Congress takes up student-athlete concussions
Doctors are warning Congress of the risk of altered lives and permanent brain damage if student-athletes aren’t properly protected from head trauma.
Lawmakers at a House hearing also heard Thursday from an NFL player who recently retired because of post-concussion troubles; a mother whose son, a college football player with brain damage, committed suicide; and a high school girl unable to keep up with her classes since suffering a concussion on the soccer field.
Democratic Rep. George Miller of California cited estimates of 300,000 sports-related concussions a year. He said the number is far higher if recreational and playground injuries are included. Mr. Miller says many concussions go unreported, partly because athletes want to stay on the field.
Department offers grants for teacher merit pay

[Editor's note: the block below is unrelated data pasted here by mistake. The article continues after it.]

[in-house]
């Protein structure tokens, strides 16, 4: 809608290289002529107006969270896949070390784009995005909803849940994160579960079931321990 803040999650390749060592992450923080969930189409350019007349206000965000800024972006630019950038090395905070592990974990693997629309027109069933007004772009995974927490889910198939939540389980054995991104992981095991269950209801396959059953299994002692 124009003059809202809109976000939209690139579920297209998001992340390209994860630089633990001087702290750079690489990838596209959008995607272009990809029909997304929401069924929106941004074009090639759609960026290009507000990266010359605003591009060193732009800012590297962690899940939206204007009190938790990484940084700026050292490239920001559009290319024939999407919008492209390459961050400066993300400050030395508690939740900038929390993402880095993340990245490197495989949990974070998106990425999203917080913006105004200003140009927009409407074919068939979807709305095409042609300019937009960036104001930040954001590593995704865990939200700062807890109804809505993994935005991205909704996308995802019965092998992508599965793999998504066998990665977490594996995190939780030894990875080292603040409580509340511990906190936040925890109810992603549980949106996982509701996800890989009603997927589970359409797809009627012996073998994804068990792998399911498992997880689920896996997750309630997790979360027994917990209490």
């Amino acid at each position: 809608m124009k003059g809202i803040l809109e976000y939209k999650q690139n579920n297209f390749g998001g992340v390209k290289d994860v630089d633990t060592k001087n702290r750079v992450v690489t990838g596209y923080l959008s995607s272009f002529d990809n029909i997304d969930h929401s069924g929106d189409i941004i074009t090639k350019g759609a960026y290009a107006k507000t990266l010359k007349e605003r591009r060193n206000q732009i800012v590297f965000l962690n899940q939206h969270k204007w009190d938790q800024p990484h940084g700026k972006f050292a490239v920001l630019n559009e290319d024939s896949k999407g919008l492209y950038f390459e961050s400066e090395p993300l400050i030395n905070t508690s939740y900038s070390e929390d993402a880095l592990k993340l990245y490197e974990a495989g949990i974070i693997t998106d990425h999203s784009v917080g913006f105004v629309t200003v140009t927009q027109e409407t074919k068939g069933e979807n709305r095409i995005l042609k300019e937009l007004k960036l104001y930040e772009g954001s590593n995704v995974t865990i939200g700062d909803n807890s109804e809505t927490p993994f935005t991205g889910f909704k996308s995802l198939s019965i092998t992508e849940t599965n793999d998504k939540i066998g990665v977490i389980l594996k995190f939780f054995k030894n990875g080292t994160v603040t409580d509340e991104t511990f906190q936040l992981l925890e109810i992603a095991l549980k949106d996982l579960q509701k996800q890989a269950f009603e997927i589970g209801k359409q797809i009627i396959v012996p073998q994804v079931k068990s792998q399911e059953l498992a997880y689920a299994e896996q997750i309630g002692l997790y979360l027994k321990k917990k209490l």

The federal Education Department is giving school districts and nonprofit organizations across the country $442 million to create merit pay programs for teachers and principals.
The “Teacher Incentive Fund” is aimed at attracting and rewarding quality educators and encouraging them to work in the country’s most troubled schools. The programs will create performance pay systems based on evaluations of educators, among other incentives.
Winners include school districts such as Wake County, N.C., and the New York City Department of Education. State education departments in Indiana, Tennessee, Ohio and Louisiana also won grants, as did private companies such as Uplift Education, which has five charter schools in Texas.
But the effectiveness of merit pay has come into question after a study from Vanderbilt University’s National Center on Performance Incentives this week found that offering bonuses to teachers didn’t improve test scores.